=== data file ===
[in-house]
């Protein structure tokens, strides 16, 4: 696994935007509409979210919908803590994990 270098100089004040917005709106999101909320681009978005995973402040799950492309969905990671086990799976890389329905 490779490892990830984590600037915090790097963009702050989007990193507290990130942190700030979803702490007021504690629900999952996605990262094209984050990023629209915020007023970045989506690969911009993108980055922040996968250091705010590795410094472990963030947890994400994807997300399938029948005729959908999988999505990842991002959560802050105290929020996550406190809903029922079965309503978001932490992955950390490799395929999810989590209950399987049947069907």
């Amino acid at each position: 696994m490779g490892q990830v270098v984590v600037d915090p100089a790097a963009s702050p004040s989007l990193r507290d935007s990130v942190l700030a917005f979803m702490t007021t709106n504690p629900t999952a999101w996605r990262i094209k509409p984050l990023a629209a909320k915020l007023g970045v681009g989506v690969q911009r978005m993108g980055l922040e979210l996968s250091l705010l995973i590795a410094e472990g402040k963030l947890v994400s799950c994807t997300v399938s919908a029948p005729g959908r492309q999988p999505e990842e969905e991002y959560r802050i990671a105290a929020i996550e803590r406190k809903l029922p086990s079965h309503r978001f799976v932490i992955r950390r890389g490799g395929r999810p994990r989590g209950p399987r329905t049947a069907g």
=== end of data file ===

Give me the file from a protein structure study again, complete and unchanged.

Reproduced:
[in-house]
């Protein structure tokens, strides 16, 4: 696994935007509409979210919908803590994990 270098100089004040917005709106999101909320681009978005995973402040799950492309969905990671086990799976890389329905 490779490892990830984590600037915090790097963009702050989007990193507290990130942190700030979803702490007021504690629900999952996605990262094209984050990023629209915020007023970045989506690969911009993108980055922040996968250091705010590795410094472990963030947890994400994807997300399938029948005729959908999988999505990842991002959560802050105290929020996550406190809903029922079965309503978001932490992955950390490799395929999810989590209950399987049947069907």
């Amino acid at each position: 696994m490779g490892q990830v270098v984590v600037d915090p100089a790097a963009s702050p004040s989007l990193r507290d935007s990130v942190l700030a917005f979803m702490t007021t709106n504690p629900t999952a999101w996605r990262i094209k509409p984050l990023a629209a909320k915020l007023g970045v681009g989506v690969q911009r978005m993108g980055l922040e979210l996968s250091l705010l995973i590795a410094e472990g402040k963030l947890v994400s799950c994807t997300v399938s919908a029948p005729g959908r492309q999988p999505e990842e969905e991002y959560r802050i990671a105290a929020i996550e803590r406190k809903l029922p086990s079965h309503r978001f799976v932490i992955r950390r890389g490799g395929r999810p994990r989590g209950p399987r329905t049947a069907g």